Chess in 1942

 by Bill Wall


In 1942, the first British Correspondence championship was held.  It was won by  R. Bonham who was blind.


In 1942, Samuil Vainshtein (1894-1942) died of starvation during the siege of Leningrad.  He was a Russian chess master, organizer, publisher, and editor.


In 1942, Henryk Friedman (1903-1942) died in a German Nazi camp.  He was a Polish chess master.


In 1942, Simon Rubinstein (1910-1942) died in a Nazi concentration camp in 1942.  He was an Austrian chess master.


In 1942, chess master Peter Romanovsky somehow survived the siege of Leningrad, but his wife, their three daughters, and their housekeeper all died of hunger and sickness.


In 1942, Alexander Wagner (1868-1942) died in Eastern Galicia.  He was a Polish chess correspondence master and theoretician.


In 1942, Mona Karff won the US Women's chess championship.


In 1942, the first U.S. Speed Championship was held in New York.  It was won by Reuben Fine.


In 1942 Frank Marshall published My Fifty Years of Chess, ghosted by Fred Reinfeld.


In 1942, Humphrey Bogart (1899-1957) was active in chess in Hollywood and he played chess with patients in Veterans hospitals. He was also playing correspondence chess with several GIs oversea


In 1942, Arturo Pomar (1931-   ) won the championship of the Balearic Islands at age 11.


In 1942, the first use of Swiss pairings (players play other players with the same score) occurred in the United States at the Texas championship.    


In January, 1942, Isaak Maisel won the Moscow Championship, followed by Petrov, Panov, and Alatortsev. There were 8 players. Maisel died a year later fighting against the Germans.


In January 1942, Jose Capablanca gave a series of chess lectures in Spanish and broadcasted to Latin American listeners.  Before the lectures, he had to go out and buy a chess set.  He had no chess set in his house.  He had to buy the chess set to prepare his lectures for the radio, which he had written in Spanish.   In Capablanca’s Last Chess Lectures, he wrote, “I received a great number of chess sets as gifts.  I especially remember a very handsome and rare set which I tried to hold on to, but which has gone with the others.  The result is that today (1942) I do not possess a single set.  My travels, my changes of residence, and my children did away with every single one.”


On January 3, 1942, Alex Dunne was born.  He is an American FIDE master and chess author. 


On January 29, 1942, Bjorn Brinck-Claussen was born in Copenhagen.  He was Nordic champion in 1963 and Danish champion in 1966, 1970 (after a play-off) and 1977.  He was awarded the IM title in 1986.


On February 17, 1942, Walter Penn Shipley (1860-1942) died in Philadelphia at the age of 81.  He was a well-known organizer and chess patron.  He wrote a chess column in the Philadelphia Inquirer.  He was a retired attorney.  (source: The Ottawa Journal, Feb 18, 1942)


On February 22, 1942, Keith Bevan Richardson was born in Nottingham, England.  He was awarded the IMC title in 1968 and the GMC title in 1975, he finished 3rd= in the World Correspondence Championships of 1975 and 1984.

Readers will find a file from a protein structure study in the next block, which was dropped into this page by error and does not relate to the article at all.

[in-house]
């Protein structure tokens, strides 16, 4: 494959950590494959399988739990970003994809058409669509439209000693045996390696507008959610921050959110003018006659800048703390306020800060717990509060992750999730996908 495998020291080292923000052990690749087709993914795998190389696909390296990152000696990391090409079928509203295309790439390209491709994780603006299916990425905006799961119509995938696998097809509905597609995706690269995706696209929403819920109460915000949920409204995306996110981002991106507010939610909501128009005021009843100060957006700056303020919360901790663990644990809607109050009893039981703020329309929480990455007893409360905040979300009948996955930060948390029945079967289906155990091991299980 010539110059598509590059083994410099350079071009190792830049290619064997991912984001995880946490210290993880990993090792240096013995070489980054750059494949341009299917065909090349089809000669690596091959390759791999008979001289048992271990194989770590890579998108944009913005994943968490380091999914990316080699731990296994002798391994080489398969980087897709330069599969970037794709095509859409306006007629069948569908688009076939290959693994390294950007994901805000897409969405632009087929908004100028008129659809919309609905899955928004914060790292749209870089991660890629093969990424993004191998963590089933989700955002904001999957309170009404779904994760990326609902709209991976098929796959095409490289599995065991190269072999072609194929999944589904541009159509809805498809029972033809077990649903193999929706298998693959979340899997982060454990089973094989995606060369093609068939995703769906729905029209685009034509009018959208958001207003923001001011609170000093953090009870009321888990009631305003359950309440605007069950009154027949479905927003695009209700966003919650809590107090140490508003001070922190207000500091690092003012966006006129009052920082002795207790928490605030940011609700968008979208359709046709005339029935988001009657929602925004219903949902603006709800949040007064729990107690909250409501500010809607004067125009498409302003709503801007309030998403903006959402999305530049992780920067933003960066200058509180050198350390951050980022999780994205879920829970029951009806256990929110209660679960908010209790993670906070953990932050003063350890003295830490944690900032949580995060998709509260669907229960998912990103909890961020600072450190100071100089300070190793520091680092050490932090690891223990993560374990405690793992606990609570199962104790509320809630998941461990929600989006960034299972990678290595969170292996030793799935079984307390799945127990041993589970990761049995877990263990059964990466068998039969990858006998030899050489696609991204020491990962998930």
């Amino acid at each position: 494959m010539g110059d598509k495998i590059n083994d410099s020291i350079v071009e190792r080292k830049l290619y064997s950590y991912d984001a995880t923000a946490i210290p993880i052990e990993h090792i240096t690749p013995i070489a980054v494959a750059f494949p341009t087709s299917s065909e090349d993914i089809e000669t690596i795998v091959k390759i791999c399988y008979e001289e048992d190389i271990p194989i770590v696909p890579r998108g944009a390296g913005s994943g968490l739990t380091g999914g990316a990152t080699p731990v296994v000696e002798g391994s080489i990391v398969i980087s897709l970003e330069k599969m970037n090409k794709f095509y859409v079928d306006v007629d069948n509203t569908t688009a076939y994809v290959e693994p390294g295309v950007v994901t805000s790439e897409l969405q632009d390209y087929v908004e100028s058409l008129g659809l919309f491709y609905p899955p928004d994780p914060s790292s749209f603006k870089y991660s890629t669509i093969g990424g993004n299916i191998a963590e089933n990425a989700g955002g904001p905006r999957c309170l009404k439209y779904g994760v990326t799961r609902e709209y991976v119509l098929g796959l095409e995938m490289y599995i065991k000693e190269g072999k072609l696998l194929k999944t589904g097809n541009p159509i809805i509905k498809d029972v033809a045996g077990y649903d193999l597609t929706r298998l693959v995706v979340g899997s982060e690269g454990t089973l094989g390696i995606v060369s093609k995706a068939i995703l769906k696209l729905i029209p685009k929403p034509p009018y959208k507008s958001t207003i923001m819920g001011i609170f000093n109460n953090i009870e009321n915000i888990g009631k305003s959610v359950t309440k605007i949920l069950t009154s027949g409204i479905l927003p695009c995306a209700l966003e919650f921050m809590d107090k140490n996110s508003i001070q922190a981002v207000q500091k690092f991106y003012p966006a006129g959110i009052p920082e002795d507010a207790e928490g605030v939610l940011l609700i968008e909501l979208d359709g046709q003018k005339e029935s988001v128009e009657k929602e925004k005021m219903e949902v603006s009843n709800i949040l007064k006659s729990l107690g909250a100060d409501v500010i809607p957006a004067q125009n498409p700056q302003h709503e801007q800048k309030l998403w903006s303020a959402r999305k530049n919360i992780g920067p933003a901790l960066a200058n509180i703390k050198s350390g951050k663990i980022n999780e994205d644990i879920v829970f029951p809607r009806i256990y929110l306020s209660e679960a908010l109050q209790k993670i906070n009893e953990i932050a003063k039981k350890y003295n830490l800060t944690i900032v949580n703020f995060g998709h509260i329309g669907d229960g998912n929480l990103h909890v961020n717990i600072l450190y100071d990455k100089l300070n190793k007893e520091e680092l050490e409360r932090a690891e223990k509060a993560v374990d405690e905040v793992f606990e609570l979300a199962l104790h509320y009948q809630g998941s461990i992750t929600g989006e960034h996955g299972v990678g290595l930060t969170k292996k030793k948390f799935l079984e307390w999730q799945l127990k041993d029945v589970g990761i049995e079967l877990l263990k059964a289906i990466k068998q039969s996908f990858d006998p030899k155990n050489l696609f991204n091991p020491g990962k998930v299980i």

On February 23, 1942, Reinhold Max Bluemich (1886-1942) died in Falkenberg, Germany at the age of 55.  He was a German chess master.   He participated in the 1928 Olympiad for the German National team with a result of +5 =4 -4.


In March, 1942, U. S. wartime mail regulations prevented mailing abroad any abbreviations, nicknames, and codes, including anything with chess notation.


On March 7, 1942, Sergey Belavenets (1910-1942) died in combat at Staraya, Russia at the age of 31.  He was killed in action in the battle of Novgorod.  He was joint Moscow Champion in 1932, 1937 with Vladimir Alatortsev and 1938 with Vasily Smyslov. He also was Russian Champion of 1934.   His best over the board result was 3rd in the 1939 USSR Championship.


On March 8, 1942, Jose Capablanca died in Manhattan at the age of 53.  He collapsed at the Manhattan Chess Club the day before.  Capablanca was watching a three-way chess game being played by Alfred Link, Sidney Kenton, and Charles Saxton.  Capablanca suddenly felt ill and then collapsed in a coma.  He never regained consciousness. He was taken to Mount Sinai Hospital, where he died the next morning from "a cerebral haemorrhage provoked by hypertension".  Emanuel Lasker had died in the same hospital the year before. Capablanca's body was given a public funeral in Havana's Colón Cemetery a week later, with President Batista taking personal charge of the funeral arrangements. He was the third World Champion, reigning from 1921 until 1927.  At the time of his death, Capablanca was  the commercial attaché of the Cuban Embassy. (source: The Harrisburg Evening News, March 9, 1942)


On March 26, 1942, Vladimir Kovacevic was born in Dubrovnik, Yugoslavia.  He was awarded the GM title in 1976.


On March 27, 1942, Vladimir Alterman, born in Russia and later moved to Israel.  He was awarded the IM title in 1994.


On April 1, 1942, Ilse Guggenberger (née de Caro)  was born in Colombia.  She was the Colombian Women's Chess Champion in 1965, 1972, 1974, 1975, 1978, 1979, 1980, and 1984.   She was awarded the WIM title in 1977.


On April 6, 1942, Shimon Kagan was born in Tel Aviv.  He was Israeli champion in 1967 and 1970.  He was awarded the IM title in 1969


On April 18, 1942, Karl Leonid Kubbel  (1891-1942) died of starvation in the siege of Leningrad at the age of 51.  He was a chess problem composer.


On April 19, 1942, Michael Valvo (1942-2004) was born in Albany, New York.  In 1963 he won the U.S. Intercollegiate Championship.  He was awarded the IM title in 1980.   He won the state of New Jersey championship in 1986.